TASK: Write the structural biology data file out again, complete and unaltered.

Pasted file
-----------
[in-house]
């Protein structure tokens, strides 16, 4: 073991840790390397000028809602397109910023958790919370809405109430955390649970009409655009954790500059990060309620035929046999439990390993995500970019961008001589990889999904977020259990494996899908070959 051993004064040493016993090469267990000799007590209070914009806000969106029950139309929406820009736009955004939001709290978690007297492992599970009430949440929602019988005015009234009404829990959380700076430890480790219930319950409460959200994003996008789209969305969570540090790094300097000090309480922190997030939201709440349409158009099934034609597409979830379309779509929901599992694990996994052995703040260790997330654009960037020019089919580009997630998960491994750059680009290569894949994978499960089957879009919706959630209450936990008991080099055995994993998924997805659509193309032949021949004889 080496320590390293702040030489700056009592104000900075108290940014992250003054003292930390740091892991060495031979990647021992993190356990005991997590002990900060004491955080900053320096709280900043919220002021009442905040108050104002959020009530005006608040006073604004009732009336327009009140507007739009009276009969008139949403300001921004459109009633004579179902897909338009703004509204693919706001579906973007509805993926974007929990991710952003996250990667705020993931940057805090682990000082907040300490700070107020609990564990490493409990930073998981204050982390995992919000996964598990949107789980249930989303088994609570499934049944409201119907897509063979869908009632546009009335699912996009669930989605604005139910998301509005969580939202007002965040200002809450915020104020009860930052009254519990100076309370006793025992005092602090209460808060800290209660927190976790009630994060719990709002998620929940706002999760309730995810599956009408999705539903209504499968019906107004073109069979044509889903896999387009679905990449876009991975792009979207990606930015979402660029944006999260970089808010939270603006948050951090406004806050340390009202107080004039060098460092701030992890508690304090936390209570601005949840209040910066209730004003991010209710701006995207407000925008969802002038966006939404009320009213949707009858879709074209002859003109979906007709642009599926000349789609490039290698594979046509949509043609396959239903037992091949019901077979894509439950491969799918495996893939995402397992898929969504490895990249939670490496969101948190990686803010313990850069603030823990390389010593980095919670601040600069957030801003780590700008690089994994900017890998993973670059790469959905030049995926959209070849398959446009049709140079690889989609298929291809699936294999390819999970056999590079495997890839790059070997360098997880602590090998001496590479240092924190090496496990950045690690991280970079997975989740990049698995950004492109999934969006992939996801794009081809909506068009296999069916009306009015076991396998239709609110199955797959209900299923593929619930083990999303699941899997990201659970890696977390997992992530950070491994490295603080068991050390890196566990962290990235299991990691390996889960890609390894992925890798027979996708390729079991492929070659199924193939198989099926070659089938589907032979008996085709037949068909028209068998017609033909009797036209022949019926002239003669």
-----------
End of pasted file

[in-house]
């Protein structure tokens, strides 16, 4: 073991840790390397000028809602397109910023958790919370809405109430955390649970009409655009954790500059990060309620035929046999439990390993995500970019961008001589990889999904977020259990494996899908070959 051993004064040493016993090469267990000799007590209070914009806000969106029950139309929406820009736009955004939001709290978690007297492992599970009430949440929602019988005015009234009404829990959380700076430890480790219930319950409460959200994003996008789209969305969570540090790094300097000090309480922190997030939201709440349409158009099934034609597409979830379309779509929901599992694990996994052995703040260790997330654009960037020019089919580009997630998960491994750059680009290569894949994978499960089957879009919706959630209450936990008991080099055995994993998924997805659509193309032949021949004889 080496320590390293702040030489700056009592104000900075108290940014992250003054003292930390740091892991060495031979990647021992993190356990005991997590002990900060004491955080900053320096709280900043919220002021009442905040108050104002959020009530005006608040006073604004009732009336327009009140507007739009009276009969008139949403300001921004459109009633004579179902897909338009703004509204693919706001579906973007509805993926974007929990991710952003996250990667705020993931940057805090682990000082907040300490700070107020609990564990490493409990930073998981204050982390995992919000996964598990949107789980249930989303088994609570499934049944409201119907897509063979869908009632546009009335699912996009669930989605604005139910998301509005969580939202007002965040200002809450915020104020009860930052009254519990100076309370006793025992005092602090209460808060800290209660927190976790009630994060719990709002998620929940706002999760309730995810599956009408999705539903209504499968019906107004073109069979044509889903896999387009679905990449876009991975792009979207990606930015979402660029944006999260970089808010939270603006948050951090406004806050340390009202107080004039060098460092701030992890508690304090936390209570601005949840209040910066209730004003991010209710701006995207407000925008969802002038966006939404009320009213949707009858879709074209002859003109979906007709642009599926000349789609490039290698594979046509949509043609396959239903037992091949019901077979894509439950491969799918495996893939995402397992898929969504490895990249939670490496969101948190990686803010313990850069603030823990390389010593980095919670601040600069957030801003780590700008690089994994900017890998993973670059790469959905030049995926959209070849398959446009049709140079690889989609298929291809699936294999390819999970056999590079495997890839790059070997360098997880602590090998001496590479240092924190090496496990950045690690991280970079997975989740990049698995950004492109999934969006992939996801794009081809909506068009296999069916009306009015076991396998239709609110199955797959209900299923593929619930083990999303699941899997990201659970890696977390997992992530950070491994490295603080068991050390890196566990962290990235299991990691390996889960890609390894992925890798027979996708390729079991492929070659199924193939198989099926070659089938589907032979008996085709037949068909028209068998017609033909009797036209022949019926002239003669």